Claude McKay's

The Tropics in New York

Harlem Shadows


If We Must Die

The Barrier

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Snally Gaster's African American Phat Library Experience

Not enough poems here? Email me your favorite works of the masters (no amateurs please).


The Tropics in New York

Bananas ripe and green, and ginger-root

  Cocoa in pods and alligator pears,

And tangerines and mangoes and grape fruit,

  Fit for the highest prize at parish fairs,

Set in the window, bringing memories

  Of fruit-trees laden by low-singing rills,

And dewy dawna, and mystical skies

  In benediction over nun-like hills.

My eyes grew dim, and I could no more gaze;

  A wave of longing through my body swept,

And, hungry for the old, familiar ways,

  I turned aside and bowed my head and wept.


Harlem Shadows

I hear the halting footsteps of a lass

  In Negro Harlem when the night lets fall

Its veil. I see the shapes of girls who pass

  To bend and barter at desire's call.

Ah, little dark girls who in slippered feet

Go prowling through the night from street to street

Through the long night until the silver break

  Of day the little gray feet know no rest;

Through the lone night until the last snow-flake
  has dropped from heaven upon the earth's white breast,

The Dusky, half-clad girls of tired feet

Are trudging, thinly shod, from street to street

Ah, stern harsh world, that in the wretched way
  Of poverty, dishonor, and disgrace,

Has pushed the timid little feet of clay,
  The sacred brown feet of my fallen race!

Ah, heart of me, the weary, weary feet

In Harlem wandering from street to street.


If We Must Die

If we must die, let it not be like hogs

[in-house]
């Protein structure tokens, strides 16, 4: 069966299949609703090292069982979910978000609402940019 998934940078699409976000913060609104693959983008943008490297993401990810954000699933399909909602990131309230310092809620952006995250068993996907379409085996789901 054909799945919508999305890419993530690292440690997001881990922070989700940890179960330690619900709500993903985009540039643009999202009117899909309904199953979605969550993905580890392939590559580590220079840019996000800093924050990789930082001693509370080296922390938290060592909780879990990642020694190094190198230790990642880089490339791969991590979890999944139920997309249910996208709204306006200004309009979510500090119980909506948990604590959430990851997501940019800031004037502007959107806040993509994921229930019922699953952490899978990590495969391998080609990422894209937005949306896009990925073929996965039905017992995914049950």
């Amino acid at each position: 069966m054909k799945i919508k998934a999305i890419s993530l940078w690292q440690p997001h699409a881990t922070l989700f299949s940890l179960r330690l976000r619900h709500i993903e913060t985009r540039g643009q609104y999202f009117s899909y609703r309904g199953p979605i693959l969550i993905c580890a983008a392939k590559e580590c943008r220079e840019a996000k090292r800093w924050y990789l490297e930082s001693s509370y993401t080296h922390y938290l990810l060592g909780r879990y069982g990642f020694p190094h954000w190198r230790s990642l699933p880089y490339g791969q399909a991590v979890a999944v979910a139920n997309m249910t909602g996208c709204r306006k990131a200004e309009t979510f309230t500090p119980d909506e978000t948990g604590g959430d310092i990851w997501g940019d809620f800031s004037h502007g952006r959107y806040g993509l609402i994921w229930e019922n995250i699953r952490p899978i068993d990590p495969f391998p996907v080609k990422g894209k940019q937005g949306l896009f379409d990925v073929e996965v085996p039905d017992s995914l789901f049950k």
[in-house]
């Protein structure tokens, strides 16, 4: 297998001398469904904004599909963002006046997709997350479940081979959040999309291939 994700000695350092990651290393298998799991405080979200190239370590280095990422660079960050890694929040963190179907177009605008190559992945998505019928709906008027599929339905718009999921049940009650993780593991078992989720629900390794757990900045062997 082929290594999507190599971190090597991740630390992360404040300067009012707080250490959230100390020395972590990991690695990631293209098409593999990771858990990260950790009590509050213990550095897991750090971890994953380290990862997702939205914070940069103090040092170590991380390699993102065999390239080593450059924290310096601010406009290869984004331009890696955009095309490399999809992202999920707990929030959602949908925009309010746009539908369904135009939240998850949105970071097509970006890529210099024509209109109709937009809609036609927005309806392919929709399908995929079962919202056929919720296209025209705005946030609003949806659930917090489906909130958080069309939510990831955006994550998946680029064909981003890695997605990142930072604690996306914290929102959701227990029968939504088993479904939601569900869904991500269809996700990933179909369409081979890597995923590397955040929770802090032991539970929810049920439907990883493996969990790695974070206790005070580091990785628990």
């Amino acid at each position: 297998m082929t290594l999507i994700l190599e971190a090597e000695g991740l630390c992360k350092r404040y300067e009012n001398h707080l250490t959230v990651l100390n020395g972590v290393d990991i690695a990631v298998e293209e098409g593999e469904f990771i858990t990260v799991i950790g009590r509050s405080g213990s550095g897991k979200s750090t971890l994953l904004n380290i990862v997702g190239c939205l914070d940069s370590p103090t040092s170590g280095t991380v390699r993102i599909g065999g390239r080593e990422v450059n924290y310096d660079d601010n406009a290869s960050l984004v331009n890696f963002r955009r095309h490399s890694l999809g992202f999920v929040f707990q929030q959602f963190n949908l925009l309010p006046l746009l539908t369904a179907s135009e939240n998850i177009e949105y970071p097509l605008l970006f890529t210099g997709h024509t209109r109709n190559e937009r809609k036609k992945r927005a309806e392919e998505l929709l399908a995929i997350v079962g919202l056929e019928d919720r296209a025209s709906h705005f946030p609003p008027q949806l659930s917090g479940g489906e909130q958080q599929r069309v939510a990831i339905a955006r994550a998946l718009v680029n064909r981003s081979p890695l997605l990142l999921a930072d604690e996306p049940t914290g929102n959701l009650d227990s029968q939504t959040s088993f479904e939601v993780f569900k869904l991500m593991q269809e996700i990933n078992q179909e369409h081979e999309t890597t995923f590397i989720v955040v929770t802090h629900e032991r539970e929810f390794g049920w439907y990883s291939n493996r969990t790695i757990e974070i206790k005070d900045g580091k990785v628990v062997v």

Hunted and penned in an inglorious spot,
While round us bark the mad and hungry dogs,
Making their mock at our accursed lot.
If we must die, O let us nobly die,
So that our precious blood may not be shed
In vain; then even the monsters we defy
Shall be constrained to honor us though dead!
O kinsmen! we must meet the common foe!
Though far outnumbered let us show us brave,
And for their thousand blows deal one death-blow!
What though before us lies the open grave?
Like men we'll face the murderous, cowardly pack,
Pressed to the wall, dying, but fighting back!


Although she feeds me bread of bitterness,
And sinks into my throat her tiger's tooth,
Stealing my breath of life, I will confess
I love this cultured hell that tests my youth!
Her vigor flows like tides into my blood,
Giving me strength erect against her hate.
Her bigness sweeps my being like a flood,
Yet as a rebel fronts a king in state,
I stand within her walls with not a shred
Of terror, malice, not a word of jeer.
Darkly I gaze into the days ahead,
And see her might and granite wonders there,
Beneath the touch of Time's unerring hand,
Like priceless treasures sinking in the sand.



I must not gaze at them although
Your eyes are dawning day;
I must not watch you as you go
Your sun-illumined way.

I hear but I must never heed
The fascinating note,
Which, fluting like a river reed,
Comes from your trembling throat

I must not see upon your face
Love's softly glowing spark;
For there's the barrier of race,
You're fair and I am dark.

{for sending me this poem, thanks to "Sandeep Mavadia" <>}